The social revolutions that have occurred spasmodically throughout history are an important area of study, forming a distinct and drastic pattern of sociological change.. Unique to social revolutions is that basic changes in social structure and political structure occur together in a mutually reinforcing pattern, and it can be asserted with a fair degree of accuracy that changes occur through socio-political conflicts in which class struggles do play a role.
In studying revolutions, the use of theory has been employed in an attempt to provide an explanation (within a context) that enables us to predict for the future which consequences should follow which events. Theories over the causes, course and consequences of revolution have developed significantly; early theories becoming limited in their aims and objectives. Instead, today comparative historical methods are a major influence on theoretical interpretation of revolution that gives breadth from the use of examples.
The main difficulty encountered by historians in attempting to generalise revolutions using the theoretical approach has been the failure to test and modify explanations in light of subsequent historical cases. This makes the theory unfalsifiable and therefore unvarifiable – limiting the extent that they can really be relevant to such an important and broad area of history.
Despite this, many prominent historians have made attempts at formulating such theories, one of the most successful of which was Karl Marx. He saw revolutions not as isolated episodes of violence, but instead, a class based movement growing out of 'objective structural contradictions within historically developing, and essentially conflict ridden, societies'. Therefore, Marx saw the key to society as being the relationships to a mode of production.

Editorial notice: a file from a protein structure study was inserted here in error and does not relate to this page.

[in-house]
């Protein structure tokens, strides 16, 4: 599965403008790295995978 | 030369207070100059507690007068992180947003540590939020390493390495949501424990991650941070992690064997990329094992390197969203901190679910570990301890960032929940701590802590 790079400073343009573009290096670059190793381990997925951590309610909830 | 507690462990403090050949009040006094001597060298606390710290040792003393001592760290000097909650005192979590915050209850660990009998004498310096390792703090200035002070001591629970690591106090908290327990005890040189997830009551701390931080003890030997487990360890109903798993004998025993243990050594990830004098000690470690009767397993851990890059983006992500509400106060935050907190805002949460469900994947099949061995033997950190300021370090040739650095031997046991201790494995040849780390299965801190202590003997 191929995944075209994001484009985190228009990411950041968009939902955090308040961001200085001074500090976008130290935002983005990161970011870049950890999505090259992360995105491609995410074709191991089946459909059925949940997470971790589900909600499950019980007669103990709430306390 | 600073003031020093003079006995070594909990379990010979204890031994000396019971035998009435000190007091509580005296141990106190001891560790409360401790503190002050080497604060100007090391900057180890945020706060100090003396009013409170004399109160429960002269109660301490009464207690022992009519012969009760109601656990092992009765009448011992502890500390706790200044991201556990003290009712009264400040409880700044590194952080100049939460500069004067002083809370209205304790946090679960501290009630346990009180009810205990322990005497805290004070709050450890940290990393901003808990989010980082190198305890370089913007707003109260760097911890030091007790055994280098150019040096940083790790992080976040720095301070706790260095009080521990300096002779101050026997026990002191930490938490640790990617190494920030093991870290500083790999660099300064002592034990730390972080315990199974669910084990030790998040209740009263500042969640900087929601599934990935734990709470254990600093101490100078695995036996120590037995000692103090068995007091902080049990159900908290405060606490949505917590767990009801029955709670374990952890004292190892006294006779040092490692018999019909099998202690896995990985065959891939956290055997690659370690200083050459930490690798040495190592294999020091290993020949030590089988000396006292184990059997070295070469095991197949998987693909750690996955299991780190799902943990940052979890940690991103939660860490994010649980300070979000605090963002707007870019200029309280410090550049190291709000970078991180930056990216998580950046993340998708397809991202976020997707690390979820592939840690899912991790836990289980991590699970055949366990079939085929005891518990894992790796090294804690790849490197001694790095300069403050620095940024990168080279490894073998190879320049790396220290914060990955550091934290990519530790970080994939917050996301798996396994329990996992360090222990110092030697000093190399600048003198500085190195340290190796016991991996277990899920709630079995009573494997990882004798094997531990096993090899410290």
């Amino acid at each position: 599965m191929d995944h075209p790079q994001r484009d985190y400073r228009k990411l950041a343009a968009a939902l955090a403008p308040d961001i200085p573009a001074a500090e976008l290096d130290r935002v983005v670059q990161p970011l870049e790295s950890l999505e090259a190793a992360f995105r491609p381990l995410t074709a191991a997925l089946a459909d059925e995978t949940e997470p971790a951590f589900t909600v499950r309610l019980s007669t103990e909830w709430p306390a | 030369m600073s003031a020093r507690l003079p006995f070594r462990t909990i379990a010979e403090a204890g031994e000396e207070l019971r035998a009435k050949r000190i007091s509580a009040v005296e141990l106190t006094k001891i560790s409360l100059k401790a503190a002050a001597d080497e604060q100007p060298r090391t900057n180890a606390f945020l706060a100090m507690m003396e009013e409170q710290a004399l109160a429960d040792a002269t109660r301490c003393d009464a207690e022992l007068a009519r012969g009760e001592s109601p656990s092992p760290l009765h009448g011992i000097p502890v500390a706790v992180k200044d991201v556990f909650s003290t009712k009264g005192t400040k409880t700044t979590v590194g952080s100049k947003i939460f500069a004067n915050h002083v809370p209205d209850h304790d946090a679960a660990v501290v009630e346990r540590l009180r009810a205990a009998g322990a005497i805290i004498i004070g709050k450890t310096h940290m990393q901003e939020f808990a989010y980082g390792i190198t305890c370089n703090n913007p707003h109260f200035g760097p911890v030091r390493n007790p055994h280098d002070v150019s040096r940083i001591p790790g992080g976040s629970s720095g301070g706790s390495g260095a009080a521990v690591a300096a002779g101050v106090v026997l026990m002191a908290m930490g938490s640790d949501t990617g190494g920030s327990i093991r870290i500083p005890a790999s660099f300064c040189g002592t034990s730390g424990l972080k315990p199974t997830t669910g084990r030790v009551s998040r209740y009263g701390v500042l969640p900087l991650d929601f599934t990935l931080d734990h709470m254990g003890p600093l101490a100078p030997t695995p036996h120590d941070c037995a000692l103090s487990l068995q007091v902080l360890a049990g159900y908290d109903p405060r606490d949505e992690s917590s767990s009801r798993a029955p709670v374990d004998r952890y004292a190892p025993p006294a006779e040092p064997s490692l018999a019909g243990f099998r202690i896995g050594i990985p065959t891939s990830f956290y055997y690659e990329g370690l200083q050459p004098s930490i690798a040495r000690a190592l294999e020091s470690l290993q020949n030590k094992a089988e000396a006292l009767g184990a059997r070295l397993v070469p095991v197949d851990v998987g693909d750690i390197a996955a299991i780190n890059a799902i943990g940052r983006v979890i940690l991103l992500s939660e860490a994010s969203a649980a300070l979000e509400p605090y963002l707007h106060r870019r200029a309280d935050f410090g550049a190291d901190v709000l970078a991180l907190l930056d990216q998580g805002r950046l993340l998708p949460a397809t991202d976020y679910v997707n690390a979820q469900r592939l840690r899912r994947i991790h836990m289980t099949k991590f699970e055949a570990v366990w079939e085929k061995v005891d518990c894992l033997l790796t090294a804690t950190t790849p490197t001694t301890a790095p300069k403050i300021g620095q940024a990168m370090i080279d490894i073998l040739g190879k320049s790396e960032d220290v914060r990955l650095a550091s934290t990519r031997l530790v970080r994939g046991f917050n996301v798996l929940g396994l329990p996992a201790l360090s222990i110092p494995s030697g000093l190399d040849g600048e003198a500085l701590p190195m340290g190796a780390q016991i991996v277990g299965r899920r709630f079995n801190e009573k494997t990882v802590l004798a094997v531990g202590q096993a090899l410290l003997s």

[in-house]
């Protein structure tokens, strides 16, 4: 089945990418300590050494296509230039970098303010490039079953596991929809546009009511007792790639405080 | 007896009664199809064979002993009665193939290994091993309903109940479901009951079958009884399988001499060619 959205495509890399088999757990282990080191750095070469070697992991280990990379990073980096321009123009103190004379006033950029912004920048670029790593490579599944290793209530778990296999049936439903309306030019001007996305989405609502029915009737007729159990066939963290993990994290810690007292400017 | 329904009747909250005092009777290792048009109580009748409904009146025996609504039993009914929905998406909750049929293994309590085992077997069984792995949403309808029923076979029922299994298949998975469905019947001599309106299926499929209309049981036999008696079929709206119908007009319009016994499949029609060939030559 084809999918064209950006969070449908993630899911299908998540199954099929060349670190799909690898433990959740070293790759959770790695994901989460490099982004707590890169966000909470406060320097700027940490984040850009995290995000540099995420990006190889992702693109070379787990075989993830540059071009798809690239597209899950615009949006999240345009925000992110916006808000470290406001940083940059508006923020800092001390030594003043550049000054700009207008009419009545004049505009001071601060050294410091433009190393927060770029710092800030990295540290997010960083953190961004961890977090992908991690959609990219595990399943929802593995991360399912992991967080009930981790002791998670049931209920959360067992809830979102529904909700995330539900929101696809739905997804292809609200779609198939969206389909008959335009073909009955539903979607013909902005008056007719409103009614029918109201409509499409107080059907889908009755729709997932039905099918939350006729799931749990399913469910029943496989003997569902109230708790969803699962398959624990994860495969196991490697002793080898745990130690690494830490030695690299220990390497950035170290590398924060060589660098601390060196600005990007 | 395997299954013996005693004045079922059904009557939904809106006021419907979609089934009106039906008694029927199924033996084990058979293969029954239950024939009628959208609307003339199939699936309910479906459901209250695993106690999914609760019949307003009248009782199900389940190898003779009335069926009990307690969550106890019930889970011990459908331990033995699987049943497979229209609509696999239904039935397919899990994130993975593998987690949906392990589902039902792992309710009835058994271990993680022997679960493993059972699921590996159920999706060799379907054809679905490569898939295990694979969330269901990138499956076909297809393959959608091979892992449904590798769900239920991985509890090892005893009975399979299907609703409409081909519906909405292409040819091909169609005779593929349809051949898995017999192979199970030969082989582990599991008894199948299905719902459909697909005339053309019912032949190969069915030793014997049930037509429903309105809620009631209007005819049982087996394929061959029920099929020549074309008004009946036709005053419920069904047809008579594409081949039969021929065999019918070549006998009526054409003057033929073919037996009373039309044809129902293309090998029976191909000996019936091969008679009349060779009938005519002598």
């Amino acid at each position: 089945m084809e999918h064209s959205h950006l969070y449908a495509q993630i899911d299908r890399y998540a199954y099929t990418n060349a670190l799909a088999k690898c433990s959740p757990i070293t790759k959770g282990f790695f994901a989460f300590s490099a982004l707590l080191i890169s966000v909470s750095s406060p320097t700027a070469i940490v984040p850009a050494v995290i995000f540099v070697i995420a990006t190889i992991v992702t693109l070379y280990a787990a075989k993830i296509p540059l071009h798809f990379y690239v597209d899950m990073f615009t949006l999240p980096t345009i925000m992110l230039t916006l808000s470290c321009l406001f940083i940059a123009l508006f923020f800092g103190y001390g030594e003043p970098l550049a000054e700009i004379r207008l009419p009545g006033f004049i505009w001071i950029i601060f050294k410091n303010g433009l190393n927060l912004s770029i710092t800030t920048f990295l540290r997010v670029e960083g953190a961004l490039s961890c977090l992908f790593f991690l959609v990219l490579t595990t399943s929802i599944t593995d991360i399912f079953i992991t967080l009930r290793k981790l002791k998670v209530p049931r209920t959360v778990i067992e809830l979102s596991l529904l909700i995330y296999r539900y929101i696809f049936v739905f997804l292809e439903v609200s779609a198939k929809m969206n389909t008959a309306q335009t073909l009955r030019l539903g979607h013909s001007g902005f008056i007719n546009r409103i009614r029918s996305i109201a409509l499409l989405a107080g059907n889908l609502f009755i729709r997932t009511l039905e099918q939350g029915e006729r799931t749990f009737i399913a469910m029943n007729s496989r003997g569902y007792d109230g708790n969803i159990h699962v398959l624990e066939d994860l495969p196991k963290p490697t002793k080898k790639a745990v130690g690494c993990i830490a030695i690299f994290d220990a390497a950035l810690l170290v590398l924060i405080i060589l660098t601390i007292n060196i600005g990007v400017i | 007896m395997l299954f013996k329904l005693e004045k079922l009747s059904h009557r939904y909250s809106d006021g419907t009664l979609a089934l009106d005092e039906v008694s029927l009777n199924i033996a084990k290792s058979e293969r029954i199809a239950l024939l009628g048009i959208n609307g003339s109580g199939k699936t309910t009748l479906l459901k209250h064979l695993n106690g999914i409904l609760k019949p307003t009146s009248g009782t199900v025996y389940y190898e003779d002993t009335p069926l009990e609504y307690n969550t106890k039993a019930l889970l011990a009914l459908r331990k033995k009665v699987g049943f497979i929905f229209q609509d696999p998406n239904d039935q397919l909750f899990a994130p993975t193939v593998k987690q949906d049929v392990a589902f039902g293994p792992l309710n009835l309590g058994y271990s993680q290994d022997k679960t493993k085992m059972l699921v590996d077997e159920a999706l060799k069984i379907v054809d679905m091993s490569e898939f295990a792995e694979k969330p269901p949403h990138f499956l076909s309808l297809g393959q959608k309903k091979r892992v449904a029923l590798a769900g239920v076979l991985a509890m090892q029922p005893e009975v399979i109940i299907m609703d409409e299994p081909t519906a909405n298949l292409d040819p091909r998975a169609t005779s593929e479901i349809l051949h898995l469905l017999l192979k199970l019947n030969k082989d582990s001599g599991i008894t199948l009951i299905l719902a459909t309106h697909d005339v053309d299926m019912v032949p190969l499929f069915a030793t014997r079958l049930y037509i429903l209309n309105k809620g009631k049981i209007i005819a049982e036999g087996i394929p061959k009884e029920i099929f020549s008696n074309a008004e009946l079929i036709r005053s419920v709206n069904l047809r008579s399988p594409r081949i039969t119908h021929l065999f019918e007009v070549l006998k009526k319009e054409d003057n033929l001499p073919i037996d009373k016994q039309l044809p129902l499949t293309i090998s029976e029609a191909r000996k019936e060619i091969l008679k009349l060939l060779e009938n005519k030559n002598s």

Revolutions specifically emerge when a new socio-economic structure emerges, thus creating growth of unity and class-consciousness. Prominent examples in the 19th century, which came to form the basis of many such theories, were transitions such as capitalism from feudalism, and socialism from capitalism. These largely encompassed ongoing struggles between the dominant class and the majority, and in this way revolution was accomplished through class action led by self-consciousness.
The rising revolutionary classes came about through the evolution of class divided modes of production, and the transforming of one mode of production into another through industrial revolution and class conflict. Marx's theory has, however been criticised by John Elster, who argues that 'Marx provided no rational grounds for thinking that events would develop as he hoped. His scenarios were, essentially, based on wishful thinking, and 'not on social analysis', a vital component in formulating a relevant and maintainable theory.
Following Marxist theory, which laid the basis for a political theory to have major repercussions throughout Europe, there have been three other major theories dealing with revolution, and these do provide and economical way of identifying relevant basic theoretical issues in a summarising and general medium for later commentary. Therefore, 3 major theories have arisen: 1) Aggregate-psychological theories, Gurr 'Why Men Rebel', Wolfenstein 2) Social structural theories, Johnson's Revolutionary Change theory 3) Political conflict theories, Tilly – From Mobilisation to Revolution
Aggregate-psychological theories explain revolutions in terms of people's psychological motivations for engaging in political violence or joining opposition movements and are exemplified in Ted Gurr's 'Why Men Rebel'. This psychologically based theory sees political violence as all collective attacks within a political community against the political regime and identifies political violence occurring when there is a gap between the valued things they felt entitled to and what they get, described as ' relative deprivation'.
Revolutions come about following widespread, intense and multi-faceted relative deprivation affecting the aspirations of the masses and the elites. It is according to this theory that when both potential leaders and followers are frustrated that the conditions for internal war are present. However this theory is limited in its assumptions that people will behave in the same way and crowd action has played little role in revolution since France in 1789.
Wolfenstein's theory, which sought to explain revolution in terms of personality have also failed as it is not possible to apply clinical methods to past political leaders and it appears only valuable to look at the role of leader in a wider social context. Having said this, Gurr's ideas of relative deprivation do help in understanding a major aspect of revolution in giving a greater insight into what gives rise to discontent. Systems/Value Consensus theories explain revolutions as violent responses of ideological movements to severe disequilibrium in social systems.